Sesame tahini

Sesame tahini paste.

Sesame tahini is a delicious oil seed paste used in hummus and many other dishes.

It's not unlike sunflower, maize and rape, or canola in that regard. However sesame seeds produce the most delicious paste called tahini. In texture it is rather like peanut butter, but the taste is quite different, having a slightly bitter, nutty flavour.

Unlike sunflower and corn (and most oils except from the olive) the oil in tahini is not solvent-extracted - you get the whole seed, germ, lignans, oil and all. Always look for cold pressed oils, but they are difficult to find. Traces of the solvents (highly toxic) remain in the oil.

Of course, if you want to know more about the queen of the oils, read more from our olive garden nutrition page; it's cold pressed.

Sesame buns lignans.

Nothing more need be said of course about sesame seeds sprinkled on a bun. Yum, delicious and healthy.

But, there's a BUT, and it's a big one.  Those sesame seeds will pass straight through the gut, undigested, unless you chew them thoroughly, and potentially get stuck in any diverticuli in the gut.

Just bite and swallow and you get zero value from the rich nutrients and lignans in sesame seeds.

Don't forget those lignans; they are anti just about everything; cancer, oxidation and arthritis, and it's proven by strong research; but there's a solution to the problem of whole sesame: tahini.

It's known that the ancient Egyptians, the Romans and early Chinese all used tahini. Today sesame seeds are grown worldwide, and is especially loved by Middle Eastern families.

I confess that when I moved to Europe I'd never even heard of tahini; now we enjoy it every single day without fail, mostly in the homemade hummus.

The plant stands about 5 feet high. Once the seeds are harvested, they are soaked in water, dehusked, crushed, lightly toasted and then ground, producing a paste that is slightly grey in appearance, but not unlike peanut butter in consistency.

Nicer we think, partly as you can buy it without the sugar and hydrogenated oil usually added to peanut butter.

But some do like it sweet. Greek manufacturers make a mixture of tahini and honey; delicious.

Tahini is used in a wide range of Middle Eastern foods like hummus, falafel, baba ghanoush and various Greek sweet meats.

Whilst we are perhaps only used to seeing sesame seeds on buns and rolls, that is really not the best way to enjoy them. Firstly the uncracked seed is not absorbed in the gut, and secondly they may get trapped in fistulas.

Mostly we are not into processed foods, but it does seem that tahini is more readily absorbed than sesame seeds, unless you fletcherise; chew every mouthful 32 times.

Sesame tahini

Sesame tahini is in our opinion much nicer than peanut butter but with a similar consistency.

Sesame butter tahini.

Quick hummus

Quick hummus can be made literally in five minutes; I'm not exaggerating; but you do need that sesame tahini.

Tahini paste is used extensively in making quick hummus (a chickpea garbanzo bean dip), but also for salads, desserts, with soups and meat stews and many other dishes like Baba Ghanoush. We particularly enjoy it on bread, using it to mop up the juice left over from a salad.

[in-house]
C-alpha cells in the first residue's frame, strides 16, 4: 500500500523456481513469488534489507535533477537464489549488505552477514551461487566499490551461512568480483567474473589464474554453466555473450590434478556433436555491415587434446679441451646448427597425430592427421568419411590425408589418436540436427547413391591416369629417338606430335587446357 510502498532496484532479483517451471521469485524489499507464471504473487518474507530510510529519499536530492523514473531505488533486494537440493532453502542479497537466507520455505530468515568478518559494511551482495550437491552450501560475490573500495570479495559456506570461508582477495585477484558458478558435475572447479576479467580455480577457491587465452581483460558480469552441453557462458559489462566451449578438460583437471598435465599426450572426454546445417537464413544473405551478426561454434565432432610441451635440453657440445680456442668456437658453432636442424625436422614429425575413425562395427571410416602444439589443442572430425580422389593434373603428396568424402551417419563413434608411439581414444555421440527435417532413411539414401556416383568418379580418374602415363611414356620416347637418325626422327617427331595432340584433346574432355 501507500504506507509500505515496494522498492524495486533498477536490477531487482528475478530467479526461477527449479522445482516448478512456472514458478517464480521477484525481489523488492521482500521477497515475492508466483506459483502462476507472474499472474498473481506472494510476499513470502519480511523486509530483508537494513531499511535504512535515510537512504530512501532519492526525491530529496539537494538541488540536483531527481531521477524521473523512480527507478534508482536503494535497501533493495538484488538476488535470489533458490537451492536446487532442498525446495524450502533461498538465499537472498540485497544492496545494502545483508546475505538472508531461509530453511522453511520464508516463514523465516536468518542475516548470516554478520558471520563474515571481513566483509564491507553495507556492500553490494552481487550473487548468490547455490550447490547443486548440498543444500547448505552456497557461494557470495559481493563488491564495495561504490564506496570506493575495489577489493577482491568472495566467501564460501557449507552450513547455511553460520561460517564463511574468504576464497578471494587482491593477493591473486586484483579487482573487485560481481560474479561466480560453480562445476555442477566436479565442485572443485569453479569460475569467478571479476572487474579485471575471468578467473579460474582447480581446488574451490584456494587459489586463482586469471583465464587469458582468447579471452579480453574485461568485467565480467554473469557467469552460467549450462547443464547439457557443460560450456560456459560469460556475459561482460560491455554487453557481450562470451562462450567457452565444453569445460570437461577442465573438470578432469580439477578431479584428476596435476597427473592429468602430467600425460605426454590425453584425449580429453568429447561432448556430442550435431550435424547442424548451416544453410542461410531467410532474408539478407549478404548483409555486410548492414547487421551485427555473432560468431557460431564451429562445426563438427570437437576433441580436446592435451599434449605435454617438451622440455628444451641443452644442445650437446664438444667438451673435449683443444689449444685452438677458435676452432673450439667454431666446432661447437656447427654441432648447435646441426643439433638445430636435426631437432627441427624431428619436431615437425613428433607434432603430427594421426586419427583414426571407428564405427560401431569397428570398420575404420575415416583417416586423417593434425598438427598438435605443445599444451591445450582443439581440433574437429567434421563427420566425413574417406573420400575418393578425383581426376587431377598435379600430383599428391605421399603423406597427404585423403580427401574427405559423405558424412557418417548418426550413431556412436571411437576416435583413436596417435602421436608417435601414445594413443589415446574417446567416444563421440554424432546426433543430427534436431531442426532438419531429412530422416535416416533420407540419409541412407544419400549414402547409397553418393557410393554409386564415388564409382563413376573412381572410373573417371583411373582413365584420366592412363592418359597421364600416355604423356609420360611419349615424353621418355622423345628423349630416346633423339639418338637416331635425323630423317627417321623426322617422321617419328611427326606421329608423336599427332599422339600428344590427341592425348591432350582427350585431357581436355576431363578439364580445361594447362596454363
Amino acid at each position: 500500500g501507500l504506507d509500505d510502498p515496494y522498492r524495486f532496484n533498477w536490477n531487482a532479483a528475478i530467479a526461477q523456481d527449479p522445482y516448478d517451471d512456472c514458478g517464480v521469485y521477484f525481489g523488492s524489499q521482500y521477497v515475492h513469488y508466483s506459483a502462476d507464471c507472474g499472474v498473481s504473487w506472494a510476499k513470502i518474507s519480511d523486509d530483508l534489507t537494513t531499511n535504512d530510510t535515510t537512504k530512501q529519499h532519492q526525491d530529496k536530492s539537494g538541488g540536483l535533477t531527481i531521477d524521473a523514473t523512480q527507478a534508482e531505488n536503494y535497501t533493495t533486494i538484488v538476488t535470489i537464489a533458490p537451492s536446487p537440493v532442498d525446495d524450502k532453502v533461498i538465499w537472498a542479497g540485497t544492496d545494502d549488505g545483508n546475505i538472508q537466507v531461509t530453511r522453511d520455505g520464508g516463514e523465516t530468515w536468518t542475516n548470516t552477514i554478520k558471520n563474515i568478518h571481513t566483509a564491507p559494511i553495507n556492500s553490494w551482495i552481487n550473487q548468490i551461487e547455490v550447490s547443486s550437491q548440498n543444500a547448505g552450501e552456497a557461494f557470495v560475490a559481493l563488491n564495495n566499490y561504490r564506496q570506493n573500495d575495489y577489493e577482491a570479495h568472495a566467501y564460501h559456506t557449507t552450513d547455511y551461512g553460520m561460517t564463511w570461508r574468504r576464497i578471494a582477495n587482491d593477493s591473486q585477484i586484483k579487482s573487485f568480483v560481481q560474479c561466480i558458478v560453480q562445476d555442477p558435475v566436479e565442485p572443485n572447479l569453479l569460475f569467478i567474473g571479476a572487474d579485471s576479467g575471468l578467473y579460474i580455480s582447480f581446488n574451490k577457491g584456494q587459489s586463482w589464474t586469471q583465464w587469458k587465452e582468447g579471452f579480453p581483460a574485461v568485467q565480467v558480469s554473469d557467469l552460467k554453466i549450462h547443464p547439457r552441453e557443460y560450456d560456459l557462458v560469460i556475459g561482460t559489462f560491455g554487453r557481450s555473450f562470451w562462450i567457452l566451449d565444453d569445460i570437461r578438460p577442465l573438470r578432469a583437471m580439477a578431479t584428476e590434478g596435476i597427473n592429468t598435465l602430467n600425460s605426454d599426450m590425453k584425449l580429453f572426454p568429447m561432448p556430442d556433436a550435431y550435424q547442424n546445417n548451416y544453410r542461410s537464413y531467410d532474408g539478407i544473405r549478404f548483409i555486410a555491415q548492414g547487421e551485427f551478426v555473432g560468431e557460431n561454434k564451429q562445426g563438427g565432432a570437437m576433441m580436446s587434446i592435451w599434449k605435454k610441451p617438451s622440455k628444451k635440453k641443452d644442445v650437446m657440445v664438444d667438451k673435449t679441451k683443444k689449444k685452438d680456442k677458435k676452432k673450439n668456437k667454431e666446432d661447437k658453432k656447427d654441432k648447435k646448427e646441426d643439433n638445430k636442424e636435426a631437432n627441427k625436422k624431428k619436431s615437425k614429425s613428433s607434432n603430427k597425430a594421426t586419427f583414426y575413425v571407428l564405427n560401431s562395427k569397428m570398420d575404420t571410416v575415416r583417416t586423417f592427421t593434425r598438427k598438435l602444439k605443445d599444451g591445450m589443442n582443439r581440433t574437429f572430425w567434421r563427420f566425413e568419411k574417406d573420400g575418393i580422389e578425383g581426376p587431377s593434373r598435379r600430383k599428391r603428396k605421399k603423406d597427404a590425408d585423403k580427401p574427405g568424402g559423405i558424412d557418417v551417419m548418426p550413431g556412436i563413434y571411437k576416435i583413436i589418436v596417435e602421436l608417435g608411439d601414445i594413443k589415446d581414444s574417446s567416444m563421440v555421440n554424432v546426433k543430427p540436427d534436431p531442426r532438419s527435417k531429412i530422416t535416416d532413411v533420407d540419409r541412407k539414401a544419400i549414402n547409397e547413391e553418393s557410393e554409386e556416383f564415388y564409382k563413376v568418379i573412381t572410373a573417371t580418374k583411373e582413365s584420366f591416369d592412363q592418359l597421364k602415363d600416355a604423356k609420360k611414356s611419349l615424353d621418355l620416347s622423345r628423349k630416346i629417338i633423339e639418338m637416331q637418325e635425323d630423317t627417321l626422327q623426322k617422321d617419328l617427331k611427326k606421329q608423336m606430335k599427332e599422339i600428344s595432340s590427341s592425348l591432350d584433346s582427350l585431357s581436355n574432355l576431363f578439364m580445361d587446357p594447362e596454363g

The plant is particularly drought resistant, hence its popularity in the Middle East where it is a great favourite.

Tahini has excellent nutritional value with a high protein (18%) and zero cholesterol oil composition. Cholesterol alcohol can help further.

Seed oils

Seed oils, from nuts and some fruits like the olive and avocado are the healthiest fats; but how they are processed is vitally important.

Sesame tahini is very high in healthy mono unsaturated oleic, an omega-9, though not as high as in olive oil, and the PUFA linoleic acid.

Oleic acid, the omega-9, is not an essential fat; it can be manufactured from others, but linoleic is indeed and must be obtained from the diet.

Essential fatty acids, means that the body cannot manufacture them and you cannot live without them. It is thought that a deficiency may be the cause, or part of the instigation of the serious diseases of the fatty myelin sheath; horror sicknesses like Motor Neuron Disease, also known as Lou Gehrig's.

Chiropractic is all about joints, but also about the nervous system. Sickly nerves that don't conduct for whatever reason, be it pinched or irritated nerves, demyelination or other lies at the heart of our web site. Getting well adjusted by your DC is not enough if you're not eating properly.

It has special interest for vegans as sesame seeds contain high quantities of the amino acids methionine and tryptophan, which are missing from most other vegetable protein sources.

The phyto-oestrogen properties means that it reduces the bad low density cholesterol, whilst raising the HDL, and the lignans compete at the breast sites with circulating hormones, reducing the risk of breast cancer.

Sesame seeds are rich in calcium, vitamin B and iron, and thus especially good for women. Have you seen the new research that shows that women who take calcium supplements to prevent osteoporosis have a significantly higher incidence of cardiovascular disease? That calcium is deposited in the coronary arteries too. Let your food be your medicine. Causes of osteoporosis makes for sobering reading.